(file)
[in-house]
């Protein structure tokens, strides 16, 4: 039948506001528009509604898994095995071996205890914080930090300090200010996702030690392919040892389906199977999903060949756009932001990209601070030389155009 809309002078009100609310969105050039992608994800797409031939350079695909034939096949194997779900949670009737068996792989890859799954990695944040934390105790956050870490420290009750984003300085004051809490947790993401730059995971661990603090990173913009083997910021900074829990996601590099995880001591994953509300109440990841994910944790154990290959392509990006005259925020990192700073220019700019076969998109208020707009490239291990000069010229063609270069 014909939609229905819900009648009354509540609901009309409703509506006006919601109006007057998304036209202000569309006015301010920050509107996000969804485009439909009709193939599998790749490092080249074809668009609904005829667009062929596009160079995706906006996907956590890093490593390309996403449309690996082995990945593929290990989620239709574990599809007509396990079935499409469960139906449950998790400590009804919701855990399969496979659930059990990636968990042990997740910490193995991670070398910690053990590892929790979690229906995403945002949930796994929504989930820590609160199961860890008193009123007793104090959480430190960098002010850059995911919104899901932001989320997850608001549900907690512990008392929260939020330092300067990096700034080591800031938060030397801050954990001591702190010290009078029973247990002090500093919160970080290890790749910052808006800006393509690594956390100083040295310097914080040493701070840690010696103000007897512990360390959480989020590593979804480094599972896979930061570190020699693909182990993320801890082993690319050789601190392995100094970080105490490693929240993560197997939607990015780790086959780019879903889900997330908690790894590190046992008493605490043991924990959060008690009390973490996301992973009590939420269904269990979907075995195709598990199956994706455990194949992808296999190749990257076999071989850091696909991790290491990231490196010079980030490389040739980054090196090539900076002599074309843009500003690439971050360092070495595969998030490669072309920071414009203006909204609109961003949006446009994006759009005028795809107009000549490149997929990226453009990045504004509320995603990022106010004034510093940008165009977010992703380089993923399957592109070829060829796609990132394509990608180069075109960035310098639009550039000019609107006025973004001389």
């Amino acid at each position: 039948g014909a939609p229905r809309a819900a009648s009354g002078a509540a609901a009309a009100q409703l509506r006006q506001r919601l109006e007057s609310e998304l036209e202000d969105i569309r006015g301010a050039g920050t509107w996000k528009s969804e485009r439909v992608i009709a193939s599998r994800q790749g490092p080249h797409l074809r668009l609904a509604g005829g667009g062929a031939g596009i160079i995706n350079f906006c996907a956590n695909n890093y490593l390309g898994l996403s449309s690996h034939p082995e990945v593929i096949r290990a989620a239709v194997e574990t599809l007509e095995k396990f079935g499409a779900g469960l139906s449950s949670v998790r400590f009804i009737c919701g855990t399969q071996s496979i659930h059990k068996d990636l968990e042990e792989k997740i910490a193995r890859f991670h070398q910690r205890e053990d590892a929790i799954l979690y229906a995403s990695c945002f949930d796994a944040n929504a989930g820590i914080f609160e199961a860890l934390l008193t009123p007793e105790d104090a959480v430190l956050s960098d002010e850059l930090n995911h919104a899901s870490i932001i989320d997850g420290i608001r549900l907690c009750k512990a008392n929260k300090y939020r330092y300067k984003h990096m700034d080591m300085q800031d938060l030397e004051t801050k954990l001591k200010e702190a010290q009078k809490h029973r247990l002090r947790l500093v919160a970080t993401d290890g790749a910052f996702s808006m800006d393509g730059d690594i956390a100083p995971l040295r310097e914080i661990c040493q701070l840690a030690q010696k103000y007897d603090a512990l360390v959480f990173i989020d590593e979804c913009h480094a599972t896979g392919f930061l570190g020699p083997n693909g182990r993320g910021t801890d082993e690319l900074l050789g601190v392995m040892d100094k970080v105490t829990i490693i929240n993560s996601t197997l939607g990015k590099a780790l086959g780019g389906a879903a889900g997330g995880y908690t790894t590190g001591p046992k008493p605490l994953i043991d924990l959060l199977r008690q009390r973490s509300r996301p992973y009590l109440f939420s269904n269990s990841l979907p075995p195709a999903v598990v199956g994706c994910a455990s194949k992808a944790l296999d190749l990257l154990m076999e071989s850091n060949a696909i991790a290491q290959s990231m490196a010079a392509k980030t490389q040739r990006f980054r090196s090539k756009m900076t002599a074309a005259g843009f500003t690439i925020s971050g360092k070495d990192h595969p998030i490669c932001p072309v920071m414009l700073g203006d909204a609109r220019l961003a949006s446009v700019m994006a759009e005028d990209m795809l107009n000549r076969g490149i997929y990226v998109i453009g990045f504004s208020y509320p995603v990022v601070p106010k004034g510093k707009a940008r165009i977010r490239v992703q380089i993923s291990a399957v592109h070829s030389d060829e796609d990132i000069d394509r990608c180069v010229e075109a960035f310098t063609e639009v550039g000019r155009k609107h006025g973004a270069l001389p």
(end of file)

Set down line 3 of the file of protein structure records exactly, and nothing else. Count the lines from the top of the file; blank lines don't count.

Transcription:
């Amino acid at each position: 039948g014909a939609p229905r809309a819900a009648s009354g002078a509540a609901a009309a009100q409703l509506r006006q506001r919601l109006e007057s609310e998304l036209e202000d969105i569309r006015g301010a050039g920050t509107w996000k528009s969804e485009r439909v992608i009709a193939s599998r994800q790749g490092p080249h797409l074809r668009l609904a509604g005829g667009g062929a031939g596009i160079i995706n350079f906006c996907a956590n695909n890093y490593l390309g898994l996403s449309s690996h034939p082995e990945v593929i096949r290990a989620a239709v194997e574990t599809l007509e095995k396990f079935g499409a779900g469960l139906s449950s949670v998790r400590f009804i009737c919701g855990t399969q071996s496979i659930h059990k068996d990636l968990e042990e792989k997740i910490a193995r890859f991670h070398q910690r205890e053990d590892a929790i799954l979690y229906a995403s990695c945002f949930d796994a944040n929504a989930g820590i914080f609160e199961a860890l934390l008193t009123p007793e105790d104090a959480v430190l956050s960098d002010e850059l930090n995911h919104a899901s870490i932001i989320d997850g420290i608001r549900l907690c009750k512990a008392n929260k300090y939020r330092y300067k984003h990096m700034d080591m300085q800031d938060l030397e004051t801050k954990l001591k200010e702190a010290q009078k809490h029973r247990l002090r947790l500093v919160a970080t993401d290890g790749a910052f996702s808006m800006d393509g730059d690594i956390a100083p995971l040295r310097e914080i661990c040493q701070l840690a030690q010696k103000y007897d603090a512990l360390v959480f990173i989020d590593e979804c913009h480094a599972t896979g392919f930061l570190g020699p083997n693909g182990r993320g910021t801890d082993e690319l900074l050789g601190v392995m040892d100094k970080v105490t829990i490693i929240n993560s996601t197997l939607g990015k590099a780790l086959g780019g389906a879903a889900g997330g995880y908690t790894t590190g001591p046992k008493p605490l994953i043991d924990l959060l199977r008690q009390r973490s509300r996301p992973y009590l109440f939420s269904n269990s990841l979907p075995p195709a999903v598990v199956g994706c994910a455990s194949k992808a944790l296999d190749l990257l154990m076999e071989s850091n060949a696909i991790a290491q290959s990231m490196a010079a392509k980030t490389q040739r990006f980054r090196s090539k756009m900076t002599a074309a005259g843009f500003t690439i925020s971050g360092k070495d990192h595969p998030i490669c932001p072309v920071m414009l700073g203006d909204a609109r220019l961003a949006s446009v700019m994006a759009e005028d990209m795809l107009n000549r076969g490149i997929y990226v998109i453009g990045f504004s208020y509320p995603v990022v601070p106010k004034g510093k707009a940008r165009i977010r490239v992703q380089i993923s291990a399957v592109h070829s030389d060829e796609d990132i000069d394509r990608c180069v010229e075109a960035f310098t063609e639009v550039g000019r155009k609107h006025g973004a270069l001389p």